The Law Commission
Composition:- Chairman - High court judge - support staff including researchers.
- 4 Law commissioners - Senior/ experienced/specialised lawyers (professionals)
Set up by the Law Commission Act 1965
Role:- "to keep under review all the law"
They make proposals to:
- To modernise and develop the law by making new law.
- To codify the existing law - To consolidate the law
- To repeal old/obsolete laws
Method of working:- Selection of area to be reviewed; may be identified by Government or LC
-Detailed research of the law; working paper sent for consultation seeking views on possible new law.
- Final report: - making the final reccomendations for new law reform - with draft bill attached.
-The final report may be fully implemented/ partially implemented by legislation or rejected/abandoned.
-Groups/organisations formed to represent particular causes/interests.
-Can bring pressure on the govt to change/make new laws or promote the cause/interest.
- Or they can fight to resist changing the law; to protect their cause/interest.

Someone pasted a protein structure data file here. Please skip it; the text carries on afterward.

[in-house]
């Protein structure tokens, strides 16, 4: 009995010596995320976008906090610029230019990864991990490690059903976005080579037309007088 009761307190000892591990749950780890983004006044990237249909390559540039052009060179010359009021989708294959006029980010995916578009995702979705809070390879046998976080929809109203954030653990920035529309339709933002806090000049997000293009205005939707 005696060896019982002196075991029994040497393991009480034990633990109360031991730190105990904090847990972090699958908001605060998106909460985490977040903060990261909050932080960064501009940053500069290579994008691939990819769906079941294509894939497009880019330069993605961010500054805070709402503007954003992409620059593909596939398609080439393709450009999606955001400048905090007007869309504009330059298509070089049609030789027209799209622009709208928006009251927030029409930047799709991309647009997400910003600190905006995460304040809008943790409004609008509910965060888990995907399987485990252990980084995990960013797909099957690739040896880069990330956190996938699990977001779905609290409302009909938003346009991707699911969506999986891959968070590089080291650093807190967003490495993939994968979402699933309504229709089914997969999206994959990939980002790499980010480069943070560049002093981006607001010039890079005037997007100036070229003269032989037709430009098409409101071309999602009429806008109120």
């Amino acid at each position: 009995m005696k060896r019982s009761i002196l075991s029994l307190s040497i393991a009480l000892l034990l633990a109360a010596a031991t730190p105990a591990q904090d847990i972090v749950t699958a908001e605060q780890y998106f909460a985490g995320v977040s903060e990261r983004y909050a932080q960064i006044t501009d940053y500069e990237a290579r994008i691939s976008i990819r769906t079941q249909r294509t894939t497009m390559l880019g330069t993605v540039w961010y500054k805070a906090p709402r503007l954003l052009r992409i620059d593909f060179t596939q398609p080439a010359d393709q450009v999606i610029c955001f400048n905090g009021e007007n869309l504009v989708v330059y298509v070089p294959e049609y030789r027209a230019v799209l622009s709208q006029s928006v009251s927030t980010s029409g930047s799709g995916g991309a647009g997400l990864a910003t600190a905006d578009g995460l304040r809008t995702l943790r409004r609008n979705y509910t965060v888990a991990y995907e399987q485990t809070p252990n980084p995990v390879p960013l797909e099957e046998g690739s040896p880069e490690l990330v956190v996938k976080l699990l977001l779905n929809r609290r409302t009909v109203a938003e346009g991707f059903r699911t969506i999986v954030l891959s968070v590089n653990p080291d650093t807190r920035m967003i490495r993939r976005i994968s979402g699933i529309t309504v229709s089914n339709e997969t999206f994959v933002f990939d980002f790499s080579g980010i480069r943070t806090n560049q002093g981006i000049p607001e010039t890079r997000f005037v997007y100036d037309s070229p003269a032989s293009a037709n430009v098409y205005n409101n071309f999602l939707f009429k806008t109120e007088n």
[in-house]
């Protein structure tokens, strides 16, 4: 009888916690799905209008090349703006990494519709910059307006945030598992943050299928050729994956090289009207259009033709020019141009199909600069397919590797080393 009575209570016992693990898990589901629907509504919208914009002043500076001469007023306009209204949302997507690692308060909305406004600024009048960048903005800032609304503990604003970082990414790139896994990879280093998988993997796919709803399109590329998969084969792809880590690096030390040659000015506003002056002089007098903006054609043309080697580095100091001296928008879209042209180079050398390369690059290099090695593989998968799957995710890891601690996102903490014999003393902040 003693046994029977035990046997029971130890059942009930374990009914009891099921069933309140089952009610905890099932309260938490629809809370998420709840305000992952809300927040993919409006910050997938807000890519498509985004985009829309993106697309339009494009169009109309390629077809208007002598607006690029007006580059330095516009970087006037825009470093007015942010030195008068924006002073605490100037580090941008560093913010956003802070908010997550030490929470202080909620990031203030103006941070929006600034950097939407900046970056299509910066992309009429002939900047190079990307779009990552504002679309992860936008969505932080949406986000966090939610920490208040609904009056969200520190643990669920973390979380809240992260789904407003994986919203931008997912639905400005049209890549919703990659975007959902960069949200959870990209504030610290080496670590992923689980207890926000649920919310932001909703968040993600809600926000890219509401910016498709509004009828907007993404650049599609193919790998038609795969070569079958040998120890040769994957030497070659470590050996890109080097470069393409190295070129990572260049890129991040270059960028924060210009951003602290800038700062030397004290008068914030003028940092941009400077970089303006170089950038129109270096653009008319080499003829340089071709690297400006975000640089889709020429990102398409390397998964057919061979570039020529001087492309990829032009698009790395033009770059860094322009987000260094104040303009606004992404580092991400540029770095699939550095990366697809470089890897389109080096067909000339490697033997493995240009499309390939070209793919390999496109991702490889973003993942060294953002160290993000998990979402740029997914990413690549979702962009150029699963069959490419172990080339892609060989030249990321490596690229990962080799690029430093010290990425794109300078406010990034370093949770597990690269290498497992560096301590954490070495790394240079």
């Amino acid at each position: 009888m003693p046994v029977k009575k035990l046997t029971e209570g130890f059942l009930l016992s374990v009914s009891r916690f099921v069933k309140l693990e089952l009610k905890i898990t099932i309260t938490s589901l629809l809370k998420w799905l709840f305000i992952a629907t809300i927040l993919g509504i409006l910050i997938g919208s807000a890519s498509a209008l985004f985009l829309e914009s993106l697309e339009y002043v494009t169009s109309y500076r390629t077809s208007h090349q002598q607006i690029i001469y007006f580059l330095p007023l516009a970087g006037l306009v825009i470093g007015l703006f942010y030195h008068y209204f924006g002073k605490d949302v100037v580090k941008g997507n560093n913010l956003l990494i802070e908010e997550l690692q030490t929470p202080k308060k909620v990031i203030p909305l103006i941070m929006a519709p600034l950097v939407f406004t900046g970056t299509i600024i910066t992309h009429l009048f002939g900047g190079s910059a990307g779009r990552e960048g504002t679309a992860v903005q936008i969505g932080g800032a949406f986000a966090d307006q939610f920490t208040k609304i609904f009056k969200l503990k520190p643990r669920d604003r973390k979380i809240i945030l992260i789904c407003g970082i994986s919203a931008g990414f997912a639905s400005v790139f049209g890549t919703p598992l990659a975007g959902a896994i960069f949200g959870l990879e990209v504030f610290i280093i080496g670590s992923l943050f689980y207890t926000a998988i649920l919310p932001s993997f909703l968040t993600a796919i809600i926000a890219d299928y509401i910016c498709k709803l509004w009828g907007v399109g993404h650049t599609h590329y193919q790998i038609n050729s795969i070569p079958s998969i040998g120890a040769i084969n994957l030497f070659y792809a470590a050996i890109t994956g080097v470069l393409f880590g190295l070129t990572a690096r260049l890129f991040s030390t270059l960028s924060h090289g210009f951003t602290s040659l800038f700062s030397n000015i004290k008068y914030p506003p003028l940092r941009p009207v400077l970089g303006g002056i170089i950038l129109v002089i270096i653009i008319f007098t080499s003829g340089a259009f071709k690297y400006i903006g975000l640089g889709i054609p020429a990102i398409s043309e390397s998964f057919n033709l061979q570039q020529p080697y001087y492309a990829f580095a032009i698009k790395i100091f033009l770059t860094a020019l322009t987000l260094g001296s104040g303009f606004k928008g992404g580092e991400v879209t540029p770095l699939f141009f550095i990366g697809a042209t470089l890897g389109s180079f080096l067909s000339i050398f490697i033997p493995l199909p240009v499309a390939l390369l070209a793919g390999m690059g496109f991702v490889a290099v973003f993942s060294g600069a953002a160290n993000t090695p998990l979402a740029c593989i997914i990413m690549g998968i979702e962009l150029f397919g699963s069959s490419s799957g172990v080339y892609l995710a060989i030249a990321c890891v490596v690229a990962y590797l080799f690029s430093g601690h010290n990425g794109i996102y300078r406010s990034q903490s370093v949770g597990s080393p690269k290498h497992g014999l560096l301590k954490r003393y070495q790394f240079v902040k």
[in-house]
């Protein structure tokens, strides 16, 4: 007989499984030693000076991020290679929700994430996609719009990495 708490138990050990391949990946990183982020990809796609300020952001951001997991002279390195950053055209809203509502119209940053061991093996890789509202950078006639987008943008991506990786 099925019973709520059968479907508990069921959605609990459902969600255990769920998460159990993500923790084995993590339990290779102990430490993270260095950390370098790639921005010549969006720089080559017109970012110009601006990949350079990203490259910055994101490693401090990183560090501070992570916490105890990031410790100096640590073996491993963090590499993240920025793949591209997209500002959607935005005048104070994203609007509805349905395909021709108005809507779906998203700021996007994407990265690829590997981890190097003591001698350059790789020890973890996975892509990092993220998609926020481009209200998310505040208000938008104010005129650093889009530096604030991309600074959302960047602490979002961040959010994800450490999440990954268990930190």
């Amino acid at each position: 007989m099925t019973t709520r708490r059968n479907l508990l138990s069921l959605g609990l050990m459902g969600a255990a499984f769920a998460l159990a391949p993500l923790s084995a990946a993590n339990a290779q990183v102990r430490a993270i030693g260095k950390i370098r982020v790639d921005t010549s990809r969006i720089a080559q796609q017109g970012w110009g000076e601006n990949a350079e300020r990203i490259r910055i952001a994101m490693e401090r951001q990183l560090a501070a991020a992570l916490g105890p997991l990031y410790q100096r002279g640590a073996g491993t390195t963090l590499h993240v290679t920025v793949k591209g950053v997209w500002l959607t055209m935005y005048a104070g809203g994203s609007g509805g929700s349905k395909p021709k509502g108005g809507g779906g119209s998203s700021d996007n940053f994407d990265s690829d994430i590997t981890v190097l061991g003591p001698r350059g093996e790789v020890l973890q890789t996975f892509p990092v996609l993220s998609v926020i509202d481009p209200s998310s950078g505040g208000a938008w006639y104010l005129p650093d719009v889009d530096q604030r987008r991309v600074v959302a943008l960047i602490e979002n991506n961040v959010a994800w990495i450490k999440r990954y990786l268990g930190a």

Two types of pressure groups:- Causal or Sectional
Causal:- exists to highlight/promote particular cause: e.g- Greenpeace or NSPCC
Sectional:- exists to highlight/promote interests of particular group/sector or people: e.g- NUT
- Lobbying MPS- pressure by group on individual MP; to support/oppose proposed legislation; to draw Parliament's attention to particular Issue; To propose legislation ono particular issue.
-Consultations eg with Law Commission - Publicity through Media
Public opinion/ Media
- Consider the types of media:- Newspapers; TV; Radio; Magazines.
- The importance of public opinion to parliament is high because they are the people who it will be affecting.
-Media as a means of informing Parliament and the public. They have the ability to voice both sides to both parties.
- Media as means of expressing of public opinion
- Increasing importance of Public consultations.
Examples of the media influecing Parliamentry Law Making:- Sarahs' Law
- Consider:- Each MP belongs to a political party, and the party with the Majority of MPs forms the government, the government then proposes new legislation.
- Therefore:- Government majority should ensure proposals are enacted.
- Paper published by each political party before the General Election
- identifies and explains party's policies/objectives - if elected
- party which forms government introduces laws to implement manifesto during 5 years of Govt.
Consider how government influences parliamentry law making:
- control of parliamentry timetable - Excercise of the guillotine
-use of party whip
-majority in comittee